Yesterday's Technology . . . Today!

More Lines to the Column

BACK in the early 1970's the Sydney Morning Herald's presses could only produce 120 broadsheet pages on a collect run.

The Herald's classified pages were bursting at the seams and eating into the news pages.

Online inserters were still being perfected. Additional press units were ordered, but in the mean time, classified advertisements were being left on the stone.

Revenue was being lost and a lot of classified customers were very unhappy to say the least.

The typeface we were using was Linotype's 4¾pt Adsans.

I noticed that Adsans had very short descenders, so with the GMs approval, I had 4½pt liners inserted into a couple of Elektrons and had a classified page reset using TTS tape from the previous day's publication.

Four stereo plates were cast of the page and run on a press to produce a number of four page dummy papers.

These papers were circulated among the Fairfax board, and executives responsible for classified sales and production.

There was general agreement that there was no perceived difference in the readability of Adsans set on the 4¾pt body and the 4½pt body.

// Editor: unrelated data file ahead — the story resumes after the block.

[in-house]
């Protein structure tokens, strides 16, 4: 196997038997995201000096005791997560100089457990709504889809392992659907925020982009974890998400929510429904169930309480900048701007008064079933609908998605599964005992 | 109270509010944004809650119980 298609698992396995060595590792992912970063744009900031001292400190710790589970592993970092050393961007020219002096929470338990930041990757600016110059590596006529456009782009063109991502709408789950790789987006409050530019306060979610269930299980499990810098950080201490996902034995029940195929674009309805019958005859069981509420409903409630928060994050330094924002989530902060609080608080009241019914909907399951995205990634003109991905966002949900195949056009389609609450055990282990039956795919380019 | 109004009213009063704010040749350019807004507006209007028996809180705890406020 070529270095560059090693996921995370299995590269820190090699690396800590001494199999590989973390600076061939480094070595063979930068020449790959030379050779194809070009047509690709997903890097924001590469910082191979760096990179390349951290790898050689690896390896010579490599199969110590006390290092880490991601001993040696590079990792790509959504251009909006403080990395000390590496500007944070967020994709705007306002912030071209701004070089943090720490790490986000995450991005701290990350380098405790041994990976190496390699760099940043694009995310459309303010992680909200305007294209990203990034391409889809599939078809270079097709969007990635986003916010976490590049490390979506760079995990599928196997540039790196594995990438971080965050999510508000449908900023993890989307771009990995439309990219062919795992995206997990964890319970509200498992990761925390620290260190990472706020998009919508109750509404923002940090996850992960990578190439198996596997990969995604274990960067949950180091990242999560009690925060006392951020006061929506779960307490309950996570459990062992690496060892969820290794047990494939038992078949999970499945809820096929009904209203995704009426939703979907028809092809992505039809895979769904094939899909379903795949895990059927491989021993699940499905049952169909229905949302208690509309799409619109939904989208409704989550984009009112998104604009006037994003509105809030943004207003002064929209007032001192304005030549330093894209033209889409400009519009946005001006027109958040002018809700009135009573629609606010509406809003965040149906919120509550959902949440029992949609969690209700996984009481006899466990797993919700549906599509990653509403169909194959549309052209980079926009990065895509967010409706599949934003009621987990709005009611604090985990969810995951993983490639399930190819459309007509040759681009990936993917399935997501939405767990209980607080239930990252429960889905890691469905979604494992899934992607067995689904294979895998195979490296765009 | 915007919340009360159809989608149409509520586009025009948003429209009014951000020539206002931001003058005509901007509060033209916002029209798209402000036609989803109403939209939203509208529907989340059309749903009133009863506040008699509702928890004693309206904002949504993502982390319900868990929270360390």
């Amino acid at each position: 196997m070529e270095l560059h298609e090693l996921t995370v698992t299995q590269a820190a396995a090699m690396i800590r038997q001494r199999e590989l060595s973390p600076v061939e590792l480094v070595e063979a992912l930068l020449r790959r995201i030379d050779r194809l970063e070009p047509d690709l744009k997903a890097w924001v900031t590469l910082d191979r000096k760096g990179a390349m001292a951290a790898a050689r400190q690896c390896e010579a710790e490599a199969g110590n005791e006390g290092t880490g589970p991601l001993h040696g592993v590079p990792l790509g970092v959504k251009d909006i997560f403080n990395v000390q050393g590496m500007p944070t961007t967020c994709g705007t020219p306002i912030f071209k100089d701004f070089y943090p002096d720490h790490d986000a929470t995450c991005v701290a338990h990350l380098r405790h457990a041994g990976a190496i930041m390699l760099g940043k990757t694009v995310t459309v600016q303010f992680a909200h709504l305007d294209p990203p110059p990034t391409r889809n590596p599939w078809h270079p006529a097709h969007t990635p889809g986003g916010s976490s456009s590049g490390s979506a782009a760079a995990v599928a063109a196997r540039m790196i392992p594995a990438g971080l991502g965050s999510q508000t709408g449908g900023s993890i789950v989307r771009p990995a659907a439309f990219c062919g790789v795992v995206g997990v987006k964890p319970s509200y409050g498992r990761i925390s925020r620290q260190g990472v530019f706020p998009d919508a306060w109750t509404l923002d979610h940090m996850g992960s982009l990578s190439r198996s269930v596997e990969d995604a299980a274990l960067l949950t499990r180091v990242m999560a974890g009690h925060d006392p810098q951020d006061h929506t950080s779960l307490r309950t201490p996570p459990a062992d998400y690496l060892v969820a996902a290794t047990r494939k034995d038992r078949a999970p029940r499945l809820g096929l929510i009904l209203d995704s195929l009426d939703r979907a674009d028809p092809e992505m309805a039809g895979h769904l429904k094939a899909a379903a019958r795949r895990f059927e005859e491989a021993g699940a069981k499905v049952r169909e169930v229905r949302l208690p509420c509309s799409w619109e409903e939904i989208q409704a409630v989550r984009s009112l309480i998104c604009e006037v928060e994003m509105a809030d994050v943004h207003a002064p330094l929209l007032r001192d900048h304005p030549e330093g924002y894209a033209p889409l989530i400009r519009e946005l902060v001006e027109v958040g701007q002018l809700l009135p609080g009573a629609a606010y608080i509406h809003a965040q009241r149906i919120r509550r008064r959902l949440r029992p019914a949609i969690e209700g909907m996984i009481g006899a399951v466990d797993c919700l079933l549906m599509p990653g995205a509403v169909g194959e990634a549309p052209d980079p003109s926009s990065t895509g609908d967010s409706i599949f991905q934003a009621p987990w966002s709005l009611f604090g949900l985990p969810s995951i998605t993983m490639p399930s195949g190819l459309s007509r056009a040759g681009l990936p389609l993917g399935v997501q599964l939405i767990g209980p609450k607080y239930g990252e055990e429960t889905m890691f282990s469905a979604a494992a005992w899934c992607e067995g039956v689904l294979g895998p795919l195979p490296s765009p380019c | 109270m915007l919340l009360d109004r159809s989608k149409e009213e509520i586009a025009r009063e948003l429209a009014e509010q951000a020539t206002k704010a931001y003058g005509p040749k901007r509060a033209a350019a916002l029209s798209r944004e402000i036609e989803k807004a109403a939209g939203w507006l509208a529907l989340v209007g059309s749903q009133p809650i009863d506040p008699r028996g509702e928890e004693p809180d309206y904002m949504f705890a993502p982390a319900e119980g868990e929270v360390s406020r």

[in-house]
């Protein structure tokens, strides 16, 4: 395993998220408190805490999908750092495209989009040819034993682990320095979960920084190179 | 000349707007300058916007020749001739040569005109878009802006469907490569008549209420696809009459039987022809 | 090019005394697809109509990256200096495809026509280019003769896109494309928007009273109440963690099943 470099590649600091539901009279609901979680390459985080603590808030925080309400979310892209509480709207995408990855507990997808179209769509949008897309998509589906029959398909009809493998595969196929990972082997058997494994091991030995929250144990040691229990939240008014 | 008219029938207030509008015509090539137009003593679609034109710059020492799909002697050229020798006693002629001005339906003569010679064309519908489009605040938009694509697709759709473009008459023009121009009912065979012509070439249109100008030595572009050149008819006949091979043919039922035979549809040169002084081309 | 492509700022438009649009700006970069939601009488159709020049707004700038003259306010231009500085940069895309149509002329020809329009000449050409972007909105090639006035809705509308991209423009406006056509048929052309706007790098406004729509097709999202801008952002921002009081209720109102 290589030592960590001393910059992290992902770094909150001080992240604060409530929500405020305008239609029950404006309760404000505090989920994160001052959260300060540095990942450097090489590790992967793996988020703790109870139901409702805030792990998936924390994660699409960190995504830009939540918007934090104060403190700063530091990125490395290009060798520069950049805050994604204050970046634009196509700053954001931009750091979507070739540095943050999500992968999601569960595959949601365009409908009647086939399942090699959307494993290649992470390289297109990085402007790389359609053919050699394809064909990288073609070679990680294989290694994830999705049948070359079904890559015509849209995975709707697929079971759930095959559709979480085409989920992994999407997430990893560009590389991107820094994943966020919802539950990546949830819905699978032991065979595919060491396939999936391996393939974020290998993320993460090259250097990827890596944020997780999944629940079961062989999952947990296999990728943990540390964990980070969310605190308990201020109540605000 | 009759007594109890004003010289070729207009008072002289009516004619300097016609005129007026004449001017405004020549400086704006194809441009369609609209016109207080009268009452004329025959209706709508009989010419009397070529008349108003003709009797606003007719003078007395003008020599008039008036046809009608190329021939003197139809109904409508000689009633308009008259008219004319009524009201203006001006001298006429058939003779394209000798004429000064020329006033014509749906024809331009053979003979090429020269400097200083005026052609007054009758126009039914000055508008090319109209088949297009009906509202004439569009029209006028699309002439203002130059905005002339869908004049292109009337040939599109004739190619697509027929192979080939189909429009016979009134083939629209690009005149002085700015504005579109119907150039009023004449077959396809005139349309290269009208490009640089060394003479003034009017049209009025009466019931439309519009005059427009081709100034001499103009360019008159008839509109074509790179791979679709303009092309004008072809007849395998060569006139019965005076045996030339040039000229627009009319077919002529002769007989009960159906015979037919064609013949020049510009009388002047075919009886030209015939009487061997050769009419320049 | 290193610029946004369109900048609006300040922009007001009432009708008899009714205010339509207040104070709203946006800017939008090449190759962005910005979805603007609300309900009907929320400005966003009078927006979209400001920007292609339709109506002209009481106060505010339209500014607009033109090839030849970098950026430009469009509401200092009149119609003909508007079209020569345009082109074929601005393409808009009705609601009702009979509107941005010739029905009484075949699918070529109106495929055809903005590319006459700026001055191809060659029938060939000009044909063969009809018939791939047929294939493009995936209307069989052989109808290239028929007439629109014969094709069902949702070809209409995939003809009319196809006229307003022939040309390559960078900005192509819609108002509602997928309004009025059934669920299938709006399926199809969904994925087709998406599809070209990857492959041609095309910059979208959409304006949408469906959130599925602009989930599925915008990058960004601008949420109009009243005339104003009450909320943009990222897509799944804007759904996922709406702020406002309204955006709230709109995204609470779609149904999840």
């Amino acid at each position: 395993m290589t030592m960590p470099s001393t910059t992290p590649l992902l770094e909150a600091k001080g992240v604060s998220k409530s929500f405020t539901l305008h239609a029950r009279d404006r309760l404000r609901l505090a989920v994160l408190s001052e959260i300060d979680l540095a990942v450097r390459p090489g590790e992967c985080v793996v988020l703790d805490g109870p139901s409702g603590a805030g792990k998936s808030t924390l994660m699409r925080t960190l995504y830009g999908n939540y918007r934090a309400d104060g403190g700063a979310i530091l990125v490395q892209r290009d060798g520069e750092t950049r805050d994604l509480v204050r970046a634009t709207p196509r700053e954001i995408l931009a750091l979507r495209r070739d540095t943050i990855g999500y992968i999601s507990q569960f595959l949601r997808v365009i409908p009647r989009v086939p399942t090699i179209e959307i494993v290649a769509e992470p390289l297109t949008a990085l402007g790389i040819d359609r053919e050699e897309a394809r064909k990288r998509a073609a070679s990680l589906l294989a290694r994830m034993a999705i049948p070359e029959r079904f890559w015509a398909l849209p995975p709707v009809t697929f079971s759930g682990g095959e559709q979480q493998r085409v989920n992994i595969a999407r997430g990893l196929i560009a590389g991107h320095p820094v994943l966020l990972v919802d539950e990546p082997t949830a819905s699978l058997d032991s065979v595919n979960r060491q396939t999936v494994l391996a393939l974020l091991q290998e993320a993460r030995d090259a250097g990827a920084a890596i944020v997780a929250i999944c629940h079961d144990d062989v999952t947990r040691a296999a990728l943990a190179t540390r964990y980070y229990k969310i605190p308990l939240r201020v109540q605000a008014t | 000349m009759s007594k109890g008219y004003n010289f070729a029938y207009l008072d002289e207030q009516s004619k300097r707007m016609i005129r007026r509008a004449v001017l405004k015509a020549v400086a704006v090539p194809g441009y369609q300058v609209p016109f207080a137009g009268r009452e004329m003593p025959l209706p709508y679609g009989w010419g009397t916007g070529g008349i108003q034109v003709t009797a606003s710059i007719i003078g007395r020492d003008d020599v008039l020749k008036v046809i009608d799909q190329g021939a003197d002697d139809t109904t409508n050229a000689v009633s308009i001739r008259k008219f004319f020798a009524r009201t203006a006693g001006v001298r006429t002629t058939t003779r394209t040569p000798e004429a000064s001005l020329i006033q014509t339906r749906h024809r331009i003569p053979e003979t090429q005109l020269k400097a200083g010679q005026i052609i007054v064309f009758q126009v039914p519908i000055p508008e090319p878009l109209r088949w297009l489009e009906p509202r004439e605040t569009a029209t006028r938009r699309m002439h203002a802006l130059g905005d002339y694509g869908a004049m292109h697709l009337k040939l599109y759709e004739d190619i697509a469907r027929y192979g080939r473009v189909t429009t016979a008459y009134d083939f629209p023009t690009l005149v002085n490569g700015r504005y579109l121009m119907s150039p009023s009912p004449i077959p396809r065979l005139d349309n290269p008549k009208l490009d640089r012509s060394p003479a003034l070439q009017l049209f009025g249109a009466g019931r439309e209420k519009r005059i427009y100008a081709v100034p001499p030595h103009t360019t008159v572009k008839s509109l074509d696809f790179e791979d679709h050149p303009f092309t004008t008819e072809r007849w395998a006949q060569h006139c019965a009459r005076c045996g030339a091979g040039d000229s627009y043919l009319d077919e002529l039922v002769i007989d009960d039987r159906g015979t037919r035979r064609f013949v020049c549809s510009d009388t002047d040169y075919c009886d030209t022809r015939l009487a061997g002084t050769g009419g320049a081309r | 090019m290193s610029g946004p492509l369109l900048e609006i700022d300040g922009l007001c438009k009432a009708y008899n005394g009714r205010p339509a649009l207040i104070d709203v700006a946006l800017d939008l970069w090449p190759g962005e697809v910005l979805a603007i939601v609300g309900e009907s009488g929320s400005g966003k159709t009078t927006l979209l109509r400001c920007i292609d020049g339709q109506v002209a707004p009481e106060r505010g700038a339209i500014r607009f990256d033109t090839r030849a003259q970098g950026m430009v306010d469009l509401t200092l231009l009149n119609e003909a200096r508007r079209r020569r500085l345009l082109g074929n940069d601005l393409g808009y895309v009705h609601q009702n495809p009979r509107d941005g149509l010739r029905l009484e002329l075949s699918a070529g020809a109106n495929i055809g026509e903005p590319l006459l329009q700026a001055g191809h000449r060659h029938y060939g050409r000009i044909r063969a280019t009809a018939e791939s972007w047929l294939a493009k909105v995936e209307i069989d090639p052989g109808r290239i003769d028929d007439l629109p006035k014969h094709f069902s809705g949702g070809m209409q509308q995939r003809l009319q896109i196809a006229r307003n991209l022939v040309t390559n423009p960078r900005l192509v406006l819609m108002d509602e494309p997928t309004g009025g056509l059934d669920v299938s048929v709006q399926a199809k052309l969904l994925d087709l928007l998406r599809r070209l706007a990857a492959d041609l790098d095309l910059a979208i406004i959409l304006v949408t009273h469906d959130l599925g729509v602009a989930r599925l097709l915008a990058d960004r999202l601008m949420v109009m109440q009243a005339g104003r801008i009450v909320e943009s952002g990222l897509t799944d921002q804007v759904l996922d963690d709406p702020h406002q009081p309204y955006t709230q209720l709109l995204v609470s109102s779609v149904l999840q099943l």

It was decided to go ahead and change the body size for classified advertisements to 4½pt.

The SMH's column depth was 22” which accommodated 330 4¾pt lines, however by decreasing the body size to 4½pt and we get an extra 17 lines per column or an extra 187 lines over an eleven column page.

That was just over half a column per page.

It is my understanding that we never received a complaint that the classified advertisements were harder to read.

The new press units arrived and were installed, increasing the press capacity to 144 pages.

I don't know if we ever went back to the 4¾pt body size. The union had been told it was a temporary solution.

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